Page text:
Some sporadic insights into academia.
Science is Fascinating.
Scientists are slightly peculiar.
Here are the views of one of them.

Friday, 21 July 2017

Better Metrics

This first appeared on Times Higher Education

So the UK HE sector, has just been evaluated again (the teaching excellence framework: TEF). This brought good news for some and bad news for others. And that is the problem with evaluation, it is divisive – there are winners and losers. This moves academia away from being a collaborative, team-effort with a free flow of ideas between individuals and a pooling of talents to a fight to the death for limited resources. However, regardless of your opinion about the validity of the process, external assessment of higher education is unlikely to disappear anytime soon. This means we need to think about what is being assessed and to shape it so that it builds rather than subdivides.
Whilst the assessors claim it drives up quality, assessment can put undue pressure on the people being assessed. And it changes the focus to the metrics being assessed. We should be in higher education because we love doing it. But, since the sector has moved away from the generation of gentleman scientists performing research on their country estates in their spare time, to be involved in higher education, you need a space to do it, income to support you while you do it and funding to pay for it. And to get these things you need a career. And to get a career you need to tick the boxes.
Call it what you want: gaming the system, focussing resources for maximum effect, metric based performance criteria, we all do things to progress our careers. If you don’t think you do, you are either: in denial, stuck in a scholarly Stockholm syndrome where you think this behaviour is the norm, a Nobel laureate or about to get sacked.
Changing the metrics is the easiest mechanism to deliver change, giving clear guidance and enabling senior staff to support people as they advance. But the new metrics need to be meaningful and critically, understandable to everyone involved. Poorly constructed metrics can lead to the loss of potential by cutting careers off at an early stage, perpetuate gender bias if they are worded in an overly aggressive fashion and can pile on unacceptable levels of stress, especially when used as a tool to manage out rather than support and develop.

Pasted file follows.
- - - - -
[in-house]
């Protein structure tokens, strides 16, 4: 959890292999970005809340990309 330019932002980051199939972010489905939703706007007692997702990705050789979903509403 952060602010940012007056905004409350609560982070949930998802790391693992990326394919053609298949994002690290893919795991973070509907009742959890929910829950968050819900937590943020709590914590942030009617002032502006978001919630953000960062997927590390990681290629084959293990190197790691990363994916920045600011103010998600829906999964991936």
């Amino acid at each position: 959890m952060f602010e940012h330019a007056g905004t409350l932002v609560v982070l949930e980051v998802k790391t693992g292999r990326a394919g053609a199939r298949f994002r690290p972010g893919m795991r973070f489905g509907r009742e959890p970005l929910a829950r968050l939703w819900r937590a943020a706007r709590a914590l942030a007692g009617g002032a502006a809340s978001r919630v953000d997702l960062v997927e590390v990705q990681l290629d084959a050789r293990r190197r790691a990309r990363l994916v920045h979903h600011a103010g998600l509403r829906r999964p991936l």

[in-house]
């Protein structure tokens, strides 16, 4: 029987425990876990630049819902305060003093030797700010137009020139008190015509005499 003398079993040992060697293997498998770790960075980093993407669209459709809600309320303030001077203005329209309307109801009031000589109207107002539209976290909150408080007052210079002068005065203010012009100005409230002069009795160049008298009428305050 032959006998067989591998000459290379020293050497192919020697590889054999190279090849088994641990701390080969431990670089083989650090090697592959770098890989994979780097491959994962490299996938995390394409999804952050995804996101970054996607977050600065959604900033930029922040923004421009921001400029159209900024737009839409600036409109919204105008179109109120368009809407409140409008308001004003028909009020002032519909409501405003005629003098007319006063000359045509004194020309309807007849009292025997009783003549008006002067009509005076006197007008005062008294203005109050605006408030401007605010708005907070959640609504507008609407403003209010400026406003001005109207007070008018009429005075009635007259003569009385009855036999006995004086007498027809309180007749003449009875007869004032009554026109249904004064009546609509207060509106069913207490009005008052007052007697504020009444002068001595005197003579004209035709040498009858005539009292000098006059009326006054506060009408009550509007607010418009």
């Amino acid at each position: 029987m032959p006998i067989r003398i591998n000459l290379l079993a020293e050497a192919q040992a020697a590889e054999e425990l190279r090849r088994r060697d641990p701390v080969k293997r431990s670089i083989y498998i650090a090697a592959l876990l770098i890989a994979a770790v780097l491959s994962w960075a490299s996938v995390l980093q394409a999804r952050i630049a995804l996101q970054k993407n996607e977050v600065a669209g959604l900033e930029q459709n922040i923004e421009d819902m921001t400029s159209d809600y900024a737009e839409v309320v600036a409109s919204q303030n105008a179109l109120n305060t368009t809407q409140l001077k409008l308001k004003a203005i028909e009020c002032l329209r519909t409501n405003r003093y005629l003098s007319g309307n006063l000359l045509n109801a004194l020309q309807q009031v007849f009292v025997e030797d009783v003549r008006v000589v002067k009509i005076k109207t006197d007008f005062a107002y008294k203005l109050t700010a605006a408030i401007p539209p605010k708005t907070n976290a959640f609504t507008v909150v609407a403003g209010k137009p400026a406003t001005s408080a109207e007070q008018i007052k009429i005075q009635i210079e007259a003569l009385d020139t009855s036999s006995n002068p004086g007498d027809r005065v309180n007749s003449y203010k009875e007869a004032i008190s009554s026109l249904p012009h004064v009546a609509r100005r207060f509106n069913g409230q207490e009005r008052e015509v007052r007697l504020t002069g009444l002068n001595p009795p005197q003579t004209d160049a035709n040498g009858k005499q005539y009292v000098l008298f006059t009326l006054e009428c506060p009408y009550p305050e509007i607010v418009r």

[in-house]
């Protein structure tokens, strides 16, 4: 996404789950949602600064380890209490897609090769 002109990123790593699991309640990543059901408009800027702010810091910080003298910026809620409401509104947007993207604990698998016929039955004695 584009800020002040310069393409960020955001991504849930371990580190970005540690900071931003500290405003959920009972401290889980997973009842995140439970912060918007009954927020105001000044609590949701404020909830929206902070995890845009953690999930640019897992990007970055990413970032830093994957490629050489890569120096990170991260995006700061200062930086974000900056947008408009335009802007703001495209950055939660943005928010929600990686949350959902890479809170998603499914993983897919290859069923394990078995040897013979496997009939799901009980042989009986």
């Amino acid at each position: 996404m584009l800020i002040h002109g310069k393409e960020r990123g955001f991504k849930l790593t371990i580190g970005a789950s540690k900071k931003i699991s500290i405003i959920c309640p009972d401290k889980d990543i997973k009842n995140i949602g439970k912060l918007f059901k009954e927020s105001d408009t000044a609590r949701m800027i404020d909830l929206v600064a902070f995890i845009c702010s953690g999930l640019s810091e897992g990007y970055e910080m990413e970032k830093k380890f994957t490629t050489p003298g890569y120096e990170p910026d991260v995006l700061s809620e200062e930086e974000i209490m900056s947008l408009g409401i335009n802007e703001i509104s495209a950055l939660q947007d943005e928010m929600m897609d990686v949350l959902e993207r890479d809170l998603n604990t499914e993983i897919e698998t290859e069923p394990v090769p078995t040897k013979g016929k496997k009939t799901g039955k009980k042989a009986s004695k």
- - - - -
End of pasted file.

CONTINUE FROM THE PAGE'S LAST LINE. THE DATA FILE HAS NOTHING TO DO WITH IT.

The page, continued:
The best metrics will align to support and deliver performance, scientific excellence, service and personal development. Easy to say, much harder to deliver. The San Francisco Declaration on Research Assessment (DORA) is a start, but focuses mainly on research output, without assessing the academic in the round. Here are my suggestions for underpinning principles for new metrics:

  1. Holistic: we need to demonstrate that we are improving and growing, that the work we are doing is of value and that we are making a meaningful contribution to the community, both the greater community and also to the institutions in which we are based. Contributions to these communities – through teaching, service, outreach, mentoring need equal weighting to grant income and papers. Not just as boxes to be ticked, but actual equal weighting.
  2. All informed: both the assessors and the assessed need to understand, accept and stick to the new metrics.
  3. Supportive: It takes time to discover your academic niche – not all of us are great teachers, not everyone can be on TV, only 9 of us a year are going to get Nobel Prizes. There needs to be space to develop our talents and not to be cut off after three years because you failed to get a million pounds in grants and the cover of Cell. 
  4. Simple.

If metrics can deliver academic excellence, personal development, community engagement and the greater good, then we might get the sector that we are all working hard towards.

Tuesday, 4 July 2017

Lab culture: Part 1. What is lab culture?

What’s the difference between a Lab and E.coli … E. coli has culture.
Lab culture is surprisingly hard to describe, in part because it is so varied.
Lab culture is underpinned in the science. There are clear differences based on the discipline: a group waiting for their solitary slot of the year on the particle accelerator are going to have different priorities to a group conducting field work on the mating habits of the common sparrow. This seems obvious, but there are subtle differences in sub-speciality. Take the approaches to studying influenza virus as an example: a virology group working on viral replication are going to think about the problem differently to an immunology group working on flu vaccines who in turn are going to approach it differently to an epidemiology lab working on transmission dynamics.